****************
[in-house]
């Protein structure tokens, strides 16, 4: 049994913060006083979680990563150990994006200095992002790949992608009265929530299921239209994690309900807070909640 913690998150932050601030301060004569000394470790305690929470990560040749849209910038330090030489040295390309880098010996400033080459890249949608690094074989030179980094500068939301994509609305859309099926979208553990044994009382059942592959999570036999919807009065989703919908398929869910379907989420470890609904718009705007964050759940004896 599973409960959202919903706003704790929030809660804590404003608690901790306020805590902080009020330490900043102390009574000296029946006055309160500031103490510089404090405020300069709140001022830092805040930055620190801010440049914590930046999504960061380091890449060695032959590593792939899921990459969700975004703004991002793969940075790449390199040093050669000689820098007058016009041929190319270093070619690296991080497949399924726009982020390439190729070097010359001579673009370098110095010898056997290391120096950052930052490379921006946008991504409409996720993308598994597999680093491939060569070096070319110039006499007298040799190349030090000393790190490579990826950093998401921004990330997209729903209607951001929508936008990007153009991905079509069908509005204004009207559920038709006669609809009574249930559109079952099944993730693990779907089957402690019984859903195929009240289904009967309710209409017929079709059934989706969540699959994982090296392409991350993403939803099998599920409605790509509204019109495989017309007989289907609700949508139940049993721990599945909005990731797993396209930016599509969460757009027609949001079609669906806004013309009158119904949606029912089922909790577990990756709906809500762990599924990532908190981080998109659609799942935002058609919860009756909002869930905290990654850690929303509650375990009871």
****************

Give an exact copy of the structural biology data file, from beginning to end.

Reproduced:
[in-house]
């Protein structure tokens, strides 16, 4: 049994913060006083979680990563150990994006200095992002790949992608009265929530299921239209994690309900807070909640 913690998150932050601030301060004569000394470790305690929470990560040749849209910038330090030489040295390309880098010996400033080459890249949608690094074989030179980094500068939301994509609305859309099926979208553990044994009382059942592959999570036999919807009065989703919908398929869910379907989420470890609904718009705007964050759940004896 599973409960959202919903706003704790929030809660804590404003608690901790306020805590902080009020330490900043102390009574000296029946006055309160500031103490510089404090405020300069709140001022830092805040930055620190801010440049914590930046999504960061380091890449060695032959590593792939899921990459969700975004703004991002793969940075790449390199040093050669000689820098007058016009041929190319270093070619690296991080497949399924726009982020390439190729070097010359001579673009370098110095010898056997290391120096950052930052490379921006946008991504409409996720993308598994597999680093491939060569070096070319110039006499007298040799190349030090000393790190490579990826950093998401921004990330997209729903209607951001929508936008990007153009991905079509069908509005204004009207559920038709006669609809009574249930559109079952099944993730693990779907089957402690019984859903195929009240289904009967309710209409017929079709059934989706969540699959994982090296392409991350993403939803099998599920409605790509509204019109495989017309007989289907609700949508139940049993721990599945909005990731797993396209930016599509969460757009027609949001079609669906806004013309009158119904949606029912089922909790577990990756709906809500762990599924990532908190981080998109659609799942935002058609919860009756909002869930905290990654850690929303509650375990009871």